Beyond its design…
I was hooked on the way it was being built. Joey is, without question, a master boat builder. From his resin infusion process to the new Element Extreme coating he was starting to use in place of the traditional gel-coat – the Petrel Play is light, strong, and durable. The quality of the build was stellar. He cared about the final product. There is refreshing attention to detail and a passion he has in his craft and kayaks.
This was the perfect sea kayak – except for the length and 23” beam.
I was really concerned about the length in keeping up with others.
Length vs speed
There is this belief that longer equates to faster, but there is more to it. Even if we only look at length, the number the manufacturer provides doesn’t tell us much. We’re only getting the overall length. What we need to know is the waterline length. There are enough articles of theoretical hull speed of a kayak (I linked to a some good reading material), so I’ll leave it here – the longer the waterline, the faster (generally) the theoretical hull speed (let’s leave the beam out of the equation for now).
In practical terms, you could have a 16’ kayak with a 13’ waterline (thanks to rocker). That means a 14’ kayak with a 13.5’ waterline would actually have a higher theoretical speed.
Of course, we’re only talking theoretical hull speed. Most sea kayakers will never reach that threshold or be able to maintain it. But, a paddler with a more efficient stroke will be faster in a given kayak. Good technique in a kayak with a shorter waterline can compensate for some loss of speed when compared with a less efficient paddler paddling something longer.
Lighter kayaks will generally accelerate faster, requiring less power/fewer strokes to maintain speed. Less weight means less work to compensate for factors like weathercocking.
I have an efficient forward stroke. Even with other good paddlers, that stroke means I work a bit less and can maintain speed longer. The Petrel Play, even as its heaviest, would be 15-20 lbs lighter than the other kayaks on the water with me.
The short of it….between my skill and a lighter kayak, I felt I could compensate enough to make up for any loss in speed due to the shorter waterline.
I reached out to Joey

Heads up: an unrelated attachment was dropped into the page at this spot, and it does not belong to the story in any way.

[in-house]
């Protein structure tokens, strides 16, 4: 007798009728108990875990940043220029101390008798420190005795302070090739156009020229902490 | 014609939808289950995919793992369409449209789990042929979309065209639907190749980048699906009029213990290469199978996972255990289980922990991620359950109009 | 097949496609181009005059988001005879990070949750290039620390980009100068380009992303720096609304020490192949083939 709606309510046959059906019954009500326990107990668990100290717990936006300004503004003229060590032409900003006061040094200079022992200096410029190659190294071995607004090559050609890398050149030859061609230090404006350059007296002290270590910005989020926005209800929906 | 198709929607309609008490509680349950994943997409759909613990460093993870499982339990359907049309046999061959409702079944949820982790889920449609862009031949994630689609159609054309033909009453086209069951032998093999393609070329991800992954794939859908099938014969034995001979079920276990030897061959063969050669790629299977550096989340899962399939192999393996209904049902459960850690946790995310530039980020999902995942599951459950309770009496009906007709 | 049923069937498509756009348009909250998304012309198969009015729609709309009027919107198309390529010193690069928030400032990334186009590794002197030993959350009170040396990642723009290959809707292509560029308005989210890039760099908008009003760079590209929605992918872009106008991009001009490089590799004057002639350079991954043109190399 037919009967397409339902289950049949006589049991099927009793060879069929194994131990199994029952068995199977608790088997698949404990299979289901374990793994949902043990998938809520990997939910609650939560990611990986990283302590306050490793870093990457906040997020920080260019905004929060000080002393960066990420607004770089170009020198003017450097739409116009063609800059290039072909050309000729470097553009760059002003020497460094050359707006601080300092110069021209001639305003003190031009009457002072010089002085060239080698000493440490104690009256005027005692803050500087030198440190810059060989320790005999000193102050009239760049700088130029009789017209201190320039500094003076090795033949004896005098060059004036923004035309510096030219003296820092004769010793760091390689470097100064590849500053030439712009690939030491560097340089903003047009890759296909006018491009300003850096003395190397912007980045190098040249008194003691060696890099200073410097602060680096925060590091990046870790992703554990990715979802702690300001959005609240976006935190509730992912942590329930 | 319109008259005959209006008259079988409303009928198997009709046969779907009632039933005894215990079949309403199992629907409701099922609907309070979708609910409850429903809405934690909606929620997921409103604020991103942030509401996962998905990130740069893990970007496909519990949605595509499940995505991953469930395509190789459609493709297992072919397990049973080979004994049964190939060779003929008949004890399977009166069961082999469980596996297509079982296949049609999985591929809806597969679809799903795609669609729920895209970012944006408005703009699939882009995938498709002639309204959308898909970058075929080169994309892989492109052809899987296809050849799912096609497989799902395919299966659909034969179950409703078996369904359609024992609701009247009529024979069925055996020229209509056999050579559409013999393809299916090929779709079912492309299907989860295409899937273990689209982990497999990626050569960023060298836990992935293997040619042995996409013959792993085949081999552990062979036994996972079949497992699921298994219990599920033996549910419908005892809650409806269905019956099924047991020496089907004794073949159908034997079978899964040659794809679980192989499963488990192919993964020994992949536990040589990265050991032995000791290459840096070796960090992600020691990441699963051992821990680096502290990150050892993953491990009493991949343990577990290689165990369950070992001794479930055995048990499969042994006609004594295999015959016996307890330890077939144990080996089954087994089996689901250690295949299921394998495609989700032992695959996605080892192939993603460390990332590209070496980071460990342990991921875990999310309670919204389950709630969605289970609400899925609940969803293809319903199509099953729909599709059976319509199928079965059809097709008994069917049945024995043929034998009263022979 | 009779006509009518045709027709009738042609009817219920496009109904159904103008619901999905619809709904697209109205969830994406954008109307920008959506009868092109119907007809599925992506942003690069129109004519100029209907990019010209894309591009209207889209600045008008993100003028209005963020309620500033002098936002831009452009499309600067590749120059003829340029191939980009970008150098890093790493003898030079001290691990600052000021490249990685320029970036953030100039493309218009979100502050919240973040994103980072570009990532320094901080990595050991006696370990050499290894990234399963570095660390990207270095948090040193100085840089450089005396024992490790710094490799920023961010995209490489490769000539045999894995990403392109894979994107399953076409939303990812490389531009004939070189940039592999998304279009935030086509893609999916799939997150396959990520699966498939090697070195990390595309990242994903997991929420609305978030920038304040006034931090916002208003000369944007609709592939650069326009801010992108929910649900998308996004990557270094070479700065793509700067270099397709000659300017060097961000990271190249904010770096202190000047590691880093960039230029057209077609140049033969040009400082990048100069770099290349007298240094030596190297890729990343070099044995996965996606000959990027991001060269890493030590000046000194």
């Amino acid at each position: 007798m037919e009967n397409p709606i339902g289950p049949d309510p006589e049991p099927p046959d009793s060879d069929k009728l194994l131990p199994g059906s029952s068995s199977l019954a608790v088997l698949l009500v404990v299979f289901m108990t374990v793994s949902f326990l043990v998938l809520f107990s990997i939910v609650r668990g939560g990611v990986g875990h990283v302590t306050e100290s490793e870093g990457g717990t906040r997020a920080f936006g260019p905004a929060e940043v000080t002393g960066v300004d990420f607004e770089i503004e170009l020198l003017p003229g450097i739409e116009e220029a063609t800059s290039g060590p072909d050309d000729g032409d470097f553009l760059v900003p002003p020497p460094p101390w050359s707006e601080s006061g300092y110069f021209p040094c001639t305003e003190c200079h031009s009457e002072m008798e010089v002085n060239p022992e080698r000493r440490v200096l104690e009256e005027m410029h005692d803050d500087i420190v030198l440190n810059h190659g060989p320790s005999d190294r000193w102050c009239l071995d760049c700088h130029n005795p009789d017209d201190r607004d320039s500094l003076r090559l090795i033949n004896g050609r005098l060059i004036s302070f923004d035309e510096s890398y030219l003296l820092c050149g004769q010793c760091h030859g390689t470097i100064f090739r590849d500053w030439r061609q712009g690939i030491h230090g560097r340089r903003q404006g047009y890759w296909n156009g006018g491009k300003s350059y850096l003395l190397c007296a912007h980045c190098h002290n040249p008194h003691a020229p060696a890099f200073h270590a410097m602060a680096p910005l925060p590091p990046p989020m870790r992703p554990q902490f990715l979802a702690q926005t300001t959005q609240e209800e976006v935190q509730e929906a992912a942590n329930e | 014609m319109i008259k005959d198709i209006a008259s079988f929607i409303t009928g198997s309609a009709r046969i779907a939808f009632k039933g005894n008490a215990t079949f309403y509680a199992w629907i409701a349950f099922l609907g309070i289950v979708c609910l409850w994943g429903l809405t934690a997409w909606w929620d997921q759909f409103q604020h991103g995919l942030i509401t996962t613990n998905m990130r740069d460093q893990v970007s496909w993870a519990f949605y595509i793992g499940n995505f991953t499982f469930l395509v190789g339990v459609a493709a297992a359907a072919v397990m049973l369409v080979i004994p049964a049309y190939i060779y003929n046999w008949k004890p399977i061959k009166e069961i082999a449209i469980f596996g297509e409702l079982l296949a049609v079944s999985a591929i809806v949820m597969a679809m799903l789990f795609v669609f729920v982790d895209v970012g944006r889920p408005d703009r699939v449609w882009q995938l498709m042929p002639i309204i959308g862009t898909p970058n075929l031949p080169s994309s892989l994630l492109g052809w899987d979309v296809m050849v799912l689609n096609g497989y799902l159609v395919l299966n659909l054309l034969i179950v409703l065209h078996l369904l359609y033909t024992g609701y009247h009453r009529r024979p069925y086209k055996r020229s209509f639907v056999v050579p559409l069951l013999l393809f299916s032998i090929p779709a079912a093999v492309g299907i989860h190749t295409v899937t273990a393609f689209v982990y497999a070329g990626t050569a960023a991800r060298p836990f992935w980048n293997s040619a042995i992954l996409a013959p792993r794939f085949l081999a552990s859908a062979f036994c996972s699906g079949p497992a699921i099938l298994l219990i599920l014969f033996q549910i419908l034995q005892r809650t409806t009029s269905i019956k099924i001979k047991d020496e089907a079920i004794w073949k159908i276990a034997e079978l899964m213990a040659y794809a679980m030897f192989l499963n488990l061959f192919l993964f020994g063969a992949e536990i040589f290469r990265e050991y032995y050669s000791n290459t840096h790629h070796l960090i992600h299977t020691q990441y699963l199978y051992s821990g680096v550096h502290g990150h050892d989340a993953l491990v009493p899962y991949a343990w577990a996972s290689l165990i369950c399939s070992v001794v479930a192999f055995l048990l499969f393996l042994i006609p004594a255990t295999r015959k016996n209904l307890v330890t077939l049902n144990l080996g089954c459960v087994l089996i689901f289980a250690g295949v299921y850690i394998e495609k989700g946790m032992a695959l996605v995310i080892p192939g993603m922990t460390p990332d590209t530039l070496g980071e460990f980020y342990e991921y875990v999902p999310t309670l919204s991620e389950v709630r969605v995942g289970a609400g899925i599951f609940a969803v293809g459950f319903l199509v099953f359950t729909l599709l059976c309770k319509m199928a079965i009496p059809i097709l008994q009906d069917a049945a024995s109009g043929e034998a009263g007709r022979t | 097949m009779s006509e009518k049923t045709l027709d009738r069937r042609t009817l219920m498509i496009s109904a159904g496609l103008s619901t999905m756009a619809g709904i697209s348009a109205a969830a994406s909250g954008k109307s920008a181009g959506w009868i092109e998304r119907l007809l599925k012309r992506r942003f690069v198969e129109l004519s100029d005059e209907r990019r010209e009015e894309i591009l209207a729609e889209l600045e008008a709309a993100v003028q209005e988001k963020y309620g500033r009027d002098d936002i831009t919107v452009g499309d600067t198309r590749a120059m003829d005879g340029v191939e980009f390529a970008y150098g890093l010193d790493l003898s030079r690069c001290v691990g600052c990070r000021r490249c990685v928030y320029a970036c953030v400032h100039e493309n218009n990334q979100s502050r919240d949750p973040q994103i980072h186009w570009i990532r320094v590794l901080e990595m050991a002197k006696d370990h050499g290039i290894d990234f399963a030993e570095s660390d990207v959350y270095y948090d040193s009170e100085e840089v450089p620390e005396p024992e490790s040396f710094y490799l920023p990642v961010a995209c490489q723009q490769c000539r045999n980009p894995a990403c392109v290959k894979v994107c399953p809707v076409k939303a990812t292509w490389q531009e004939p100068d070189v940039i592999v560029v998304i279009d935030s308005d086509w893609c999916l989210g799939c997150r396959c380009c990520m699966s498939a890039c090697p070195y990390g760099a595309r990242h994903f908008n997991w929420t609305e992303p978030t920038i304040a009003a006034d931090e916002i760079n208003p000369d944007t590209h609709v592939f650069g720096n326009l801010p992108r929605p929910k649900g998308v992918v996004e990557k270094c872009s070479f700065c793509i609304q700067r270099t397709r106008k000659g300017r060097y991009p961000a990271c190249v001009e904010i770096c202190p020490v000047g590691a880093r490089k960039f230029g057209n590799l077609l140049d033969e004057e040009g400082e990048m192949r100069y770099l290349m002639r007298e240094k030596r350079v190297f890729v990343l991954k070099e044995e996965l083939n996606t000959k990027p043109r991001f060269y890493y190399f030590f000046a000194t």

I was all but sold on the Petrel Pay at this point. The last real sticking point – it was a lot of money to spend on a kayak I have never paddled (even though I had an idea of what to expect).
I happened to catch a post by Joey mentioning his ambassadors and I saw an opportunity – at least a long-shot of one.
I definitely didn’t fit the model of the typical ambassador or team paddler – I couldn’t showcase what the Petrel Play could do in a way other accomplished paddlers could – but what the heck. I knew the Petrel Play would excel in Puget Sound and on the Pacific Coast. There was a market here. I was tapped into the local community. I could get the kayak in front of a large audience. (A solid following across multiple social media platforms and some skills didn’t hurt either!)
It turns out that my connections and visibility was exactly what Joey was after – and being on the opposite coast was a great opportunity. With similar approaches to coaching and passion for the industry, we hit it off immediately. The next step was getting me into one to test paddle.
In August of 2021, Joey headed west and we held the first Demo Day in the Pacific Northwest.
The test paddle
Responsive is an understatement.The transitional hull is brilliant. Even with no hull speed, the Petrel Play will edge and spin at your hips with complete confidence, even for a less experienced paddler. At speed, it will spin 180° with a bow/cross bow rudder or low (high) brace turn.Click To Tweet
The Petrel Play is so precise a tool that in the hands of a skilled sea kayaker, it can be spun around a piling or weaved through a maze of them with a handful of blended strokes.
The Petrel Play tracks well for its design. The skeg is smooth to operate and locks the stern when the wind picks up. Even without it, there was never any real effort needed to course correct.
Speed – I couldn’t compare speed relative to longer hulls on the test paddle, but it moved across the water with ease. On flat water, it glided so effortlessly that you could skip a stroke (or two) and not lose speed.
The low rear and front decks make scramble recoveries easy. The front deck height means no interference on strokes and room for a chart that’s easy to see and read.
Top – Joey’s carbon fiber/basalt experimental layup
Middle – ‘Ghost’ with its basalt/innegra layup and Element Extreme coating
Botton – Hull #1 – the protoype
Nick Schade’s design and Joey’s execution of it created something of pure beauty and a dream to paddle.
Before Joey headed back east, I was brought on as an ambassador and ‘Ghost’ was ordered.
If you want to schedule a demo of the Petrel Play or discuss more about the features, design, or build, reach out to me.